future of Israelis and Palestinians. His decisions and the input
of those who have his ear will determine whether there is a
just, negotiated resolution of the conflict or whether there is
a continued state of war that could at any time become a
regional and perhaps international conflagration.
The coming year and perhaps the one after
will mark a decisive turning point in the history of the
Israeli-Palestinian conflict. With the right combination of
international intervention and the dynamic of internal
self-interest of Israelis and Palestinians, as well as the firm
support of the Jewish and Palestinian diasporas, we might see
the outcome for which those of us in Brit Tzedek and our allies
have been working.
With the wrong combination of circumstances,
we may find ourselves on the path to prolonged and escalating
warfare accompanied by further economic and civil deterioration
- with no end in sight.
Unfortunately, we have no control and very
limited influence over some of the historic events soon to
unfold - the results and aftermath of the Palestinian elections
and the true nature of the new coalition worked out between
Labor and Likud.
But we do have a privilege and a
responsibility--as Jewish citizens of the United States who wish
to have a voice in the determination of U.S. policy with respect
to the Israeli-Palestinian conflict--to do all that we can to
influence the Bush administration.
Today, less than three years since its
founding, Brit Tzedek is almost 25,000 strong. We have developed
important relationships with leaders and community institutions
at the local level, and among progressive Jewish organizations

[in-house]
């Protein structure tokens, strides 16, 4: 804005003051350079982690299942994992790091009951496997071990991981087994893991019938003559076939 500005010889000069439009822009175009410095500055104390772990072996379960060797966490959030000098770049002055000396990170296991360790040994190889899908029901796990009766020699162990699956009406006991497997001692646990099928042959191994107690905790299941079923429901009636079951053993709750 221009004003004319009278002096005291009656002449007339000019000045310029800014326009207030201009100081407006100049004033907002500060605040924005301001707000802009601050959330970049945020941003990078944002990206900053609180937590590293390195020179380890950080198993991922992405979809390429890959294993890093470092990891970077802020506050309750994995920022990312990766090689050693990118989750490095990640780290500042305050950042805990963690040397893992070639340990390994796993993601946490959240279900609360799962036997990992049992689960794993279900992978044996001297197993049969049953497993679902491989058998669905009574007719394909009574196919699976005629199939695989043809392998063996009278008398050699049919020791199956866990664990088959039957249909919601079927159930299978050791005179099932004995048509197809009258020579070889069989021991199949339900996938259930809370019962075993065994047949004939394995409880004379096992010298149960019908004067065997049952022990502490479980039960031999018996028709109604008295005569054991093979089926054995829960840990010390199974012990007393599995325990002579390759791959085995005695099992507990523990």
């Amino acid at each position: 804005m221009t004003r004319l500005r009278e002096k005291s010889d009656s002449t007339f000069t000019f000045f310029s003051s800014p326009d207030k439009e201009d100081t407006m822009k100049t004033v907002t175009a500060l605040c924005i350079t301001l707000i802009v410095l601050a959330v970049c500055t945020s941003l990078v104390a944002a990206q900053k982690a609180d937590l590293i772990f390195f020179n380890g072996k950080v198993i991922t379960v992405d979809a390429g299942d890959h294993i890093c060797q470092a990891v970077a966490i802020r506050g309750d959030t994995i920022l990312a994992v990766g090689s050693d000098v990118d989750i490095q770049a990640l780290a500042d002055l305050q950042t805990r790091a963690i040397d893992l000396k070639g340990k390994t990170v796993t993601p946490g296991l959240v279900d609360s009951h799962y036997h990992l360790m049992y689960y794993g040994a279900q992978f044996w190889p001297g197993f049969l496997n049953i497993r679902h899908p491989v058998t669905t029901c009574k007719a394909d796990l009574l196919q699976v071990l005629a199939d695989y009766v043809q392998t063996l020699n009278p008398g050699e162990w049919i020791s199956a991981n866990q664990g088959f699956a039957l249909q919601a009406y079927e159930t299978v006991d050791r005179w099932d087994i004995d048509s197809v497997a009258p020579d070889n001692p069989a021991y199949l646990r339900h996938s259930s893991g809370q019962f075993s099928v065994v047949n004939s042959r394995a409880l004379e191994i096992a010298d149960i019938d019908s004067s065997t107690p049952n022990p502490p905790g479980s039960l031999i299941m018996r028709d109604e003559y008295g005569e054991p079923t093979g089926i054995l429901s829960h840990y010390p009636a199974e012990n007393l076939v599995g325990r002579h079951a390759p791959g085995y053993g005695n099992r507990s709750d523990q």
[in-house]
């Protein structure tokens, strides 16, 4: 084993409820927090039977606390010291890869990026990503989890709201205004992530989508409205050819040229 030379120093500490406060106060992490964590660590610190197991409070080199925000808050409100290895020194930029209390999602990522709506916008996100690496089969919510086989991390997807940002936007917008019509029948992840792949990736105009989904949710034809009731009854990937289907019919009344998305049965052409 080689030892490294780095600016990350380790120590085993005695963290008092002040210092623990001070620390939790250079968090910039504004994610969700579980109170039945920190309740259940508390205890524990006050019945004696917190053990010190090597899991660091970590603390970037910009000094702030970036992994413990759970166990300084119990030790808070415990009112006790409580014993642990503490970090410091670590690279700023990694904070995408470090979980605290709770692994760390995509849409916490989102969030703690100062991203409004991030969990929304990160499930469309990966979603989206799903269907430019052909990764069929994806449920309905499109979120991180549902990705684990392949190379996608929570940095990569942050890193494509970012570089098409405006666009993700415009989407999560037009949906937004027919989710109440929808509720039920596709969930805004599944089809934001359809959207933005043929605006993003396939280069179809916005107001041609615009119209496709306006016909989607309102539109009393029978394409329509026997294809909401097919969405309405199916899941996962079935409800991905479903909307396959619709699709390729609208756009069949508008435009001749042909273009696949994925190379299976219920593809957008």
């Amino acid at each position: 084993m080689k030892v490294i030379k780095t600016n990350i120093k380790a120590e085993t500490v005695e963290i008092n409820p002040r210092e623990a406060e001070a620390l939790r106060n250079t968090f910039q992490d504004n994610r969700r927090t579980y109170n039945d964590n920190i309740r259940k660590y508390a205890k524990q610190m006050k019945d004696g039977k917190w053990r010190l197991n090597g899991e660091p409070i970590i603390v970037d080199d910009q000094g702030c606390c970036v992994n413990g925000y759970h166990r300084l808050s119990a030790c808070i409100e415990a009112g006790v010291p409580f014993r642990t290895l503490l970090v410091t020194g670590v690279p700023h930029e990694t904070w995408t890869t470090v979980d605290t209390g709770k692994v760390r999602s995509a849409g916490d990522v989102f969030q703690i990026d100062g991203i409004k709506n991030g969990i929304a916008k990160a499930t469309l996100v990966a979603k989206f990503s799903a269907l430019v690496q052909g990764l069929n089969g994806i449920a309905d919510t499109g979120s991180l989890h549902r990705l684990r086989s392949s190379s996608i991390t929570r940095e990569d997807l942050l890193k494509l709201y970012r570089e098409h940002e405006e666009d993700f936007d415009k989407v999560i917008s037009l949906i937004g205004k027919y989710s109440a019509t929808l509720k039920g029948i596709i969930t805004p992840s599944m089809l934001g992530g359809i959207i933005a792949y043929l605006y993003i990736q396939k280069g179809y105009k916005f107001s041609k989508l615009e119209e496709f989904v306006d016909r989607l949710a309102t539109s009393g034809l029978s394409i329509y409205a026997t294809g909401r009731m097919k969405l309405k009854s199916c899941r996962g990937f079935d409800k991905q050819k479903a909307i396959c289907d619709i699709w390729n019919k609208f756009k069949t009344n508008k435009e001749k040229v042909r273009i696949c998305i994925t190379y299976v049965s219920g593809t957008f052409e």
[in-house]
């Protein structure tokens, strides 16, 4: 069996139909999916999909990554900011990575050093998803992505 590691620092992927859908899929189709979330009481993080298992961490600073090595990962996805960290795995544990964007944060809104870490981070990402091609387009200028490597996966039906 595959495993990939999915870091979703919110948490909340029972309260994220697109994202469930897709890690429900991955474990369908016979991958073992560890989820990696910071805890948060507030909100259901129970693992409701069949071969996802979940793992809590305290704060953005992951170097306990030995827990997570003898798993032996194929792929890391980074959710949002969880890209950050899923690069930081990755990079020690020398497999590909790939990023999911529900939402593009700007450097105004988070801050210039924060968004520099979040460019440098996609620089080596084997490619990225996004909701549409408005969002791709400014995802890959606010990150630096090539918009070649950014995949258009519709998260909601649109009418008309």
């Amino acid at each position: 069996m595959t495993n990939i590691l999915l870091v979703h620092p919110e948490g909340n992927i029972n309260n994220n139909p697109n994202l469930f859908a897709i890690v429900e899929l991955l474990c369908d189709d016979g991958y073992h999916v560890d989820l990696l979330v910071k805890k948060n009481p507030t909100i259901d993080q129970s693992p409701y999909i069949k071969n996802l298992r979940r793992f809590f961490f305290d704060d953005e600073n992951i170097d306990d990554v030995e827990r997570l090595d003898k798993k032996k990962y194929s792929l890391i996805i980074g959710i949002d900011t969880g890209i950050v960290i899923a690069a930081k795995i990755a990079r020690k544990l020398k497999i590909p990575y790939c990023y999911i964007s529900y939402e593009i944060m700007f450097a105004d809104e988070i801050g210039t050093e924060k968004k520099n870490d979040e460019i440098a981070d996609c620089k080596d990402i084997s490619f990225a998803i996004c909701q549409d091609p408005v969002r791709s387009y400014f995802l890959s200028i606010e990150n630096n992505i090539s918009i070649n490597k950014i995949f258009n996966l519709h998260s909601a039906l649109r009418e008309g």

and leaders at the national level. We have grown rapidly in a
relatively short time. Now we must reinforce and harness our
collective strength and use it effectively to do what Brit
Tzedek was founded to do: bring a strong pro-Israel voice to
advocate for a negotiated two-state solution to the
Israeli-Palestinian conflict, giving justice to the
Palestinians, security to Israelis, and well-being to
We will do this at the national and local
levels, through mass-market Internet campaigns, and by direct
advocacy with elected officials in Congress. We will seek to
broaden our access to the Administration and the White House. We
will work intensively this year to deepen our penetration of the
print and broadcast media. We will continue our successful
in-reach to the organized Jewish community on the local and
national levels. We will begin to develop collaborative
relationships with other organizations, Jewish and non-Jewish,
pursuing our goals and sharing our message.
I thank you for your support for our calls
for action, your time and financial assistance, or simply
passing our message on to your personal networks. I hope we can
count on at least that much and - hopefully - even a little more
in 2005. It is going to be a critical year in terms of the issue
that is at the core of our mission. That means that each of us
has, in our own way, a critical role to play.
I would like to hear your views on the
current situation and what you think we should be doing. You can
email me directly at firstname.lastname@example.org.
Best wishes from all of us on the board of
Brit Tzedek. May our hopes and dreams for a new year of peace be
realized, even in tiny part, and let there be more peace and
less war "b'chol rachavei tavel" (throughout the whole wide
Brit Tzedek v'Shalom, The Jewish Alliance
for Justice and Peace
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Phone: (312) 341-1205